Jennifer Gold

Jennifer Gold

Grapefruit juice can delay, increase or enhance the reaction of some drugs. Check your prescription labels for warnings of potentially dangerous grapefruit interactions.

Friday, 11 October 2013 19:55

Taking Acetaminophen Safely

FDA's new video, "Taking Acetaminophen Safely" is the latest installment of the Medicines in My Home series. It provides background about acetaminophen, a common over-the-counter pain reliever and fever reducer, and the many different types of medications that might contain acetaminophen; the danger of taking more acetaminophen than directed; how to learn if acetaminophen is in a medicine by looking at the Drug Facts label; and how to take acetaminophen safely. It also encourages consumers to contact their healthcare professionals if they have questions or concerns.

The U.S. Food and Drug Administration (FDA) along with the Centers for Disease Control and Prevention (CDC) and the Hawaii Department of Health (DOH) are investigating a growing number of reports of acute non-viral hepatitis in Hawaii. There have been 29 cases of acute non-viral hepatitis with an unknown cause identified in the state. The Hawaii DOH has reported that 24 of these cases share a common link to a dietary supplement product labeled as OxyElite Pro. Eleven of the 29 cases have been hospitalized with acute hepatitis, two cases have received liver transplants and one person has died. CDC is also looking at other cases of liver injury nationwide that may be related.

Consumers and health care professionals will soon find updated labeling for extended-release and long-acting opioid pain relievers to help ensure their safe and appropriate use.

In March 2013, we described a case in which a number of 9- and 10-year old children were taken to hospitals after they had ingested what they thought were breath mints but were actually nicotine replacement lozenges. The “mints” had been brought to school by a classmate. Unfortunately, we have learned of a similar incident, this time involving melatonin strips.

In February, the Chicago Sun Times reported that 16 elementary school children had been taken to local hospitals with a sudden illness. The children were 9- and 10-year olds who began vomiting after eating “mints” given to them by another classmate. It was later found that these “mints” were actually nicotine-replacement lozenges, called NiQuitin Minis (Figure 1 on page 3). (NiQuitin is a product from the United Kingdom that is sold online; however, the Nicorette brand made in the US has a similar product.) The classmate found the lozenges at home and brought them to school to share.

Consumers should also be aware of potential safety issues involving the phosphate content in Fleet enemas. This is especially true in elderly patients, who may use more than just one enema at a time and risk metabolic disorders and fatalities. When a Fleet enema is used, a second dose in quick succession to the first should not be used. Prolonged use or overuse can also lead to dehydration as well as fluid and electrolyte imbalances.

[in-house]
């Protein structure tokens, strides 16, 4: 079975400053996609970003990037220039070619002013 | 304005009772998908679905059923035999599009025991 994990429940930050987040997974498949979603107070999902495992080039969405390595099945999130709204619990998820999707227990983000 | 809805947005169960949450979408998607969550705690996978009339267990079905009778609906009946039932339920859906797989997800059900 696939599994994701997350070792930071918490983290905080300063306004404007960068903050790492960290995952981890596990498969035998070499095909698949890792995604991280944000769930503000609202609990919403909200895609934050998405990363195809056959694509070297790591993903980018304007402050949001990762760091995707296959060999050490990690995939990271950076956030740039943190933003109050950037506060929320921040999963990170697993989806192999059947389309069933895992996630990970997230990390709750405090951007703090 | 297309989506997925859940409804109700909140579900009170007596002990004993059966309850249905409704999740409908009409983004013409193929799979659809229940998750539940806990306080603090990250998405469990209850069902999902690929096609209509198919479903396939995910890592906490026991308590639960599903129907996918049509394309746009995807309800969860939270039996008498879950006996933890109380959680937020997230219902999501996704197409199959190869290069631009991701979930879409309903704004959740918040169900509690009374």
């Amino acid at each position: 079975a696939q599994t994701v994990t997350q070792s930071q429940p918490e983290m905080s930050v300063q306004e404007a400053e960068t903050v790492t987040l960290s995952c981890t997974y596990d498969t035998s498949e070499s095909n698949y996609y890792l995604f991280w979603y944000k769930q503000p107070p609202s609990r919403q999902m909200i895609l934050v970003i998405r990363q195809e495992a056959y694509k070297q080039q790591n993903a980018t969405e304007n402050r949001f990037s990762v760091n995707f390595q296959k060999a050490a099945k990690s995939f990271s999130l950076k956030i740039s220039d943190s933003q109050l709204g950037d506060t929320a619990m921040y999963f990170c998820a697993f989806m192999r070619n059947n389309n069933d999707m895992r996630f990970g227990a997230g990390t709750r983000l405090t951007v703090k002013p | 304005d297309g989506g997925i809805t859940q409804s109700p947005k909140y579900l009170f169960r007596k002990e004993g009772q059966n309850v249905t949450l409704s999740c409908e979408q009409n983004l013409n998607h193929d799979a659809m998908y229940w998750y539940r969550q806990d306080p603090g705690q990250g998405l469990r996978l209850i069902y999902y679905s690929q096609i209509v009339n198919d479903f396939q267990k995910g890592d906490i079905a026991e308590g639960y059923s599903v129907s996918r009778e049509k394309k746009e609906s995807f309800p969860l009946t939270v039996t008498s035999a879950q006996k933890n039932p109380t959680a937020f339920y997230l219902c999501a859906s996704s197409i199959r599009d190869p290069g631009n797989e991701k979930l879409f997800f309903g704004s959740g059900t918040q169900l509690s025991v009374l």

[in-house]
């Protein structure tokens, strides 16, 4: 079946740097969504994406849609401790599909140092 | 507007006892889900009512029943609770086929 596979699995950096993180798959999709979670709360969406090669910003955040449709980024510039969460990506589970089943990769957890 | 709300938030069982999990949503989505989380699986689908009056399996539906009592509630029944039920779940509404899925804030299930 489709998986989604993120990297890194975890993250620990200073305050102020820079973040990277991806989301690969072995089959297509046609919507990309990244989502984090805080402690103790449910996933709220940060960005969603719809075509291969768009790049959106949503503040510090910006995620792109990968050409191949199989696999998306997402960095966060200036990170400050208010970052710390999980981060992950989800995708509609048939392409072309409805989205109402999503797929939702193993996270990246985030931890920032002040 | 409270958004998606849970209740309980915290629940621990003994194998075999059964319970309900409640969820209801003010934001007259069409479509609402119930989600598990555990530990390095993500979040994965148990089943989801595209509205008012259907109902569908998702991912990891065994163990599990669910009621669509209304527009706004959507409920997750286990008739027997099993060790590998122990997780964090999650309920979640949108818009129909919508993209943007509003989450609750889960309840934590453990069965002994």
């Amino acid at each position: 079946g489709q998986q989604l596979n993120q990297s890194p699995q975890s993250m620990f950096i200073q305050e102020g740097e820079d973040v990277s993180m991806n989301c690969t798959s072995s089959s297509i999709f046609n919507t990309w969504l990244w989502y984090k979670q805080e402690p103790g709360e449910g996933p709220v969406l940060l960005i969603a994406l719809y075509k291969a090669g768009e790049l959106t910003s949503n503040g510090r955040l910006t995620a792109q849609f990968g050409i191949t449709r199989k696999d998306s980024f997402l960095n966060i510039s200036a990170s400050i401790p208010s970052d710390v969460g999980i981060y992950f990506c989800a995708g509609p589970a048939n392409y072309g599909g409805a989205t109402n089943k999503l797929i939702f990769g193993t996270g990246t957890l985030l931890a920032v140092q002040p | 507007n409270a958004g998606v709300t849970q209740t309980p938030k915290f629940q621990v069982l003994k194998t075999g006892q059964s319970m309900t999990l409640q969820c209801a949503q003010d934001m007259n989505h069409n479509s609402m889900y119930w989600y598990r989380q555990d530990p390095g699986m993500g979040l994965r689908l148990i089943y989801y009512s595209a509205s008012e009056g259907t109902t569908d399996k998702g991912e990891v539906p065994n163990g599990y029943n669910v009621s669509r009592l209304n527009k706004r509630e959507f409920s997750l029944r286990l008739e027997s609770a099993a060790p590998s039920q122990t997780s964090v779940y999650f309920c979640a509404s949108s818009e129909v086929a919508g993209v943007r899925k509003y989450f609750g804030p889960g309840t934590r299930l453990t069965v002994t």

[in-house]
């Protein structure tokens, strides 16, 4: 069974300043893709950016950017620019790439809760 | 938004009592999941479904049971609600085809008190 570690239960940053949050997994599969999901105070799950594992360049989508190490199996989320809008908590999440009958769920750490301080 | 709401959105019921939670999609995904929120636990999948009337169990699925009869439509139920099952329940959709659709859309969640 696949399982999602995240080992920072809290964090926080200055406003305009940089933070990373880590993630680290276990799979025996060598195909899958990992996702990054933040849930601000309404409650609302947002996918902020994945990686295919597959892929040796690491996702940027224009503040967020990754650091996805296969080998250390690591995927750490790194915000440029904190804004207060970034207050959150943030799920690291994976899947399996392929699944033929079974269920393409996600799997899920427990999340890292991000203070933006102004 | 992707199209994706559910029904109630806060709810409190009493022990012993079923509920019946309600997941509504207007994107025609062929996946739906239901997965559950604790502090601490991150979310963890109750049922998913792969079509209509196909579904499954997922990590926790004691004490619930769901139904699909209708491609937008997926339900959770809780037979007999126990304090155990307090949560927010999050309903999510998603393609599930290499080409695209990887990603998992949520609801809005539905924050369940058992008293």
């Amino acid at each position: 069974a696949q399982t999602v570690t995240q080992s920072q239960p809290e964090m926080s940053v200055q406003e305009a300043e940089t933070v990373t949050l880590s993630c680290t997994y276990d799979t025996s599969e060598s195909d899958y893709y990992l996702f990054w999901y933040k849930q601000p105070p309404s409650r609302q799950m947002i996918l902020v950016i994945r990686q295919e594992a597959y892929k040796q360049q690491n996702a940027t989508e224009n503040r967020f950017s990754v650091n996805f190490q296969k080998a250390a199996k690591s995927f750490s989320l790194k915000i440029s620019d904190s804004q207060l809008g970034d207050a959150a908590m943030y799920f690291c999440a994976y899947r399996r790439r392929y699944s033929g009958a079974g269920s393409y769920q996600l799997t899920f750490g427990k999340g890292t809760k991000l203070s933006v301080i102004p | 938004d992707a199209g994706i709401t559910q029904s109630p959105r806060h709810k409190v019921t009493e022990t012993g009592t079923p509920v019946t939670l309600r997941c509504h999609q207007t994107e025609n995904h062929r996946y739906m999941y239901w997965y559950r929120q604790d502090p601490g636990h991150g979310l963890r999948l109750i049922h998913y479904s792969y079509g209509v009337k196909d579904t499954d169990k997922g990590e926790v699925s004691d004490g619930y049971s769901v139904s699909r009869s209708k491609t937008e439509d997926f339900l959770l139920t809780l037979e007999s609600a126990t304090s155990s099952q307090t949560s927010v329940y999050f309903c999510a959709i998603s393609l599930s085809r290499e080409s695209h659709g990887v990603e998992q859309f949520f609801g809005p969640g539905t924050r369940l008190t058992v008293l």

Tuesday, 03 September 2013 18:48

New warnings for common antibiotic class

The Food and Drug Administration (FDA) is requiring a label update to warn of the risk of nerve damage from a very important class of antibiotics called fluoroquinolones. These are 6 commonly used antibiotics that include Cipro, Levaquin, Avelox, Noroxin, Floxin and Factive. The warnings are for oral or injectable quinolones, not eye or ear drop formulations.

After high school, many young adults, ages 18 through 24, look forward to new and exciting opportunities. Many of them leave home for college, work, or military service. They feel extremely independent and able to handle most situations. With the use of technology, they can usually find the help and answers they need within minutes when problems arise. But, this can also be a very stressful time in life. If your child needs to take medicine to treat a medical condition, mistakes can happen. This can lead to a life-threatening situation. The question is, should they turn to the Internet for answers?

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Medicines play an important role in treating many conditions and diseases, but when they are no longer needed it’s important to dispose of them properly to avoid harm to others. Below, we list some disposal options and some special disposal instructions for you to consider when throwing out expired, unwanted, or unused medicines.